Meet Dean Kyle Squires
Kyle Squires is the Dean of the largest engineering school in the country and an expert engineer in the field of computational modeling.
But how did his engineering journey unfold? What got him to where he is today?
For Squires, the answer is simple: by taking one step at a time.
His first step, taken as a teenager, was showing an interest in his father’s work as a civil engineer for the Department of Energy.
In high school he found he possessed an aptitude and interest in some of the foundational engineering skills: math and science.
“As a young adult I got on the engineering path, and the more I discovered, the more I liked it,” says Squires.
His engineering journey didn’t start with a grand epiphany, but simply a single step. And it continued in a similar way — one step after another.
His next step led him to Washington State University for an undergraduate degree in mechanical engineering. While a student he became intrigued with the work of one of the faculty members who was a prominent international researcher in multi-phase flows.
“As an undergraduate I didn’t understand the significance of what all his research meant, but I understood enough to have my curiosity sparked,” he says.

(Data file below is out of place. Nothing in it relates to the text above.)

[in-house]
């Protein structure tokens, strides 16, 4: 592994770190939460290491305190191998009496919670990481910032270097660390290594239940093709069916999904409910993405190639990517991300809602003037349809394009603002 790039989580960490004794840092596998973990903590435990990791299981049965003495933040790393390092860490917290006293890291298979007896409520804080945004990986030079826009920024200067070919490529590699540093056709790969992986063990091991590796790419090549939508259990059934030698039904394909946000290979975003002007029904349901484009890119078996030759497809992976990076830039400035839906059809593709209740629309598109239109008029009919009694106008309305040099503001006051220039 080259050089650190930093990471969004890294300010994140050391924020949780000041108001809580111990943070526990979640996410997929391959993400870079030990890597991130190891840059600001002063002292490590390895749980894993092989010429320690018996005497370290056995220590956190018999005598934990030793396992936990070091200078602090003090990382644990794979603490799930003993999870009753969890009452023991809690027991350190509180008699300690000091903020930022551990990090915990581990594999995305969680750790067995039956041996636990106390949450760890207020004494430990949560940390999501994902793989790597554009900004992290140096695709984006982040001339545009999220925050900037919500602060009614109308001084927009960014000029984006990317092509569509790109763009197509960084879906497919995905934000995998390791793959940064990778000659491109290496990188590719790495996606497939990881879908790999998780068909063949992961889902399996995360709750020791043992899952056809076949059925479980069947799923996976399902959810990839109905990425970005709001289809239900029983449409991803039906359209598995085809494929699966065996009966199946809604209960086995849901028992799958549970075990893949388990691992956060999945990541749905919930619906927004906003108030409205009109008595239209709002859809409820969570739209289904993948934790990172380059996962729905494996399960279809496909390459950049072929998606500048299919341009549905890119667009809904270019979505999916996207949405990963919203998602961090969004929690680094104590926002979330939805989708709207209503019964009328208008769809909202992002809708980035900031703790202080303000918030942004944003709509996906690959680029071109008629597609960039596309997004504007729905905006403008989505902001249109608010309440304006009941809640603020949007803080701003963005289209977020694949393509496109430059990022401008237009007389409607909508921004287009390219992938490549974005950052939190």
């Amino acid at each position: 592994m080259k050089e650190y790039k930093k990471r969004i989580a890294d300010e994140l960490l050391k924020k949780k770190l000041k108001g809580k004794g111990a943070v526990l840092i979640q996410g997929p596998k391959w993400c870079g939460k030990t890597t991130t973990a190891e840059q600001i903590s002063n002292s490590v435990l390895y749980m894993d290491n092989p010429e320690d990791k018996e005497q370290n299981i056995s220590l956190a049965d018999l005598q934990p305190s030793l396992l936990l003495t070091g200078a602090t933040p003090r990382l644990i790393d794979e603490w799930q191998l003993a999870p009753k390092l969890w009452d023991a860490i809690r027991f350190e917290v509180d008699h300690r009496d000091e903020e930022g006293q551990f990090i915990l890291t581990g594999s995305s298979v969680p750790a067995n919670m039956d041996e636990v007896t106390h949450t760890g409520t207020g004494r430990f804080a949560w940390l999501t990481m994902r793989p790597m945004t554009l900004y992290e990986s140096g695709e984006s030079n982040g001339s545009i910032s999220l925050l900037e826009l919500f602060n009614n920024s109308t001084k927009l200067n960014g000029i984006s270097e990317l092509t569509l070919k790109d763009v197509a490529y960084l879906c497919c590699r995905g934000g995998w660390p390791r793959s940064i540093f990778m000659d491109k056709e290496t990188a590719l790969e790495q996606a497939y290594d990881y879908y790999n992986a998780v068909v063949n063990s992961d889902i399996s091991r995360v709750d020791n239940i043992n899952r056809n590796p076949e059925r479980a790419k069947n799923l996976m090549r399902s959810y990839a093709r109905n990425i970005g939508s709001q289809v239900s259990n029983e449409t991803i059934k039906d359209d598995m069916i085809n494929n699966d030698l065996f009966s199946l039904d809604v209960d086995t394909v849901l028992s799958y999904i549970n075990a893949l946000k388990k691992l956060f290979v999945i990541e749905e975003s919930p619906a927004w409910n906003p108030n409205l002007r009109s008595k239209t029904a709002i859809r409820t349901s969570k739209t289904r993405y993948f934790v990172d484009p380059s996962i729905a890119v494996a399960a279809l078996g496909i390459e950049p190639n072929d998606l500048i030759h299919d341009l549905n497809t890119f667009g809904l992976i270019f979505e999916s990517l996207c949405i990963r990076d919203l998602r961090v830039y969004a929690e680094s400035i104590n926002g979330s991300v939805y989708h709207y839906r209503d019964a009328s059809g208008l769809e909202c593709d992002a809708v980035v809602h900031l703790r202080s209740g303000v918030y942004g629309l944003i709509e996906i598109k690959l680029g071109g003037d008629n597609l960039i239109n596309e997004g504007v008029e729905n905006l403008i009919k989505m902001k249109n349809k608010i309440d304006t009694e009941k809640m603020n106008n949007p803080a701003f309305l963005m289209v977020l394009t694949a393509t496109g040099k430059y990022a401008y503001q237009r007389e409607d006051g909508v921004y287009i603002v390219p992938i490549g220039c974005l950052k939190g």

This initial interest in the thermal sciences area of mechanical engineering and computer modeling has carried Squires throughout his career.
He says taking something he was good at, like math and science, and using it to “create something that addresses a need or solves a problem” attracted him to engineering.
He’s always been interested in the role of an engineer as a “maker,” particularly as a creator of new knowledge.
“This was the case for me as an undergraduate and still is today. Making something new and different that leads to a new discovery is compelling,” he says.
Squires finished his undergraduate degree more motivated than ever to continue asking questions and solving problems.
“I distinctly remember realizing that I still didn’t know enough. I liked engineering, but I knew I need more breadth and depth and that there was a lot more to learn and do. All I can claim that I really understood was that I needed to keep learning,” says Squires.
During this period, Squires applied to graduate schools and also for an Office of Naval Research fellowship. The fellowship was pivotal because it turned into a ticket to any university in the country.
He sought guidance from professors and engineers he knew as he tried to decide where to take this next step. This resulted in directing his focus to graduate programs at Stanford University.
“During this period, I spoke with a WSU alumni who graduated from Stanford,” says Squires, “We had a powerful conversation and that was a key step in my decision to attend graduate school there. I saw an opportunity, I took another step, and continued exploring.”
In graduate school Squires really began to connect the dots, and to see a recognizable course looking both forward and backward.
“While surrounded by extremely bright students and faculty in graduate school I began to realize the possibilities presented by a graduate education and research and how powerful that knowledge can be,” he says.
“I had followed an engineering path because it felt both fulfilling and interesting to me, and in graduate school I began to really see the rewards of my engineering journey,” Squires says.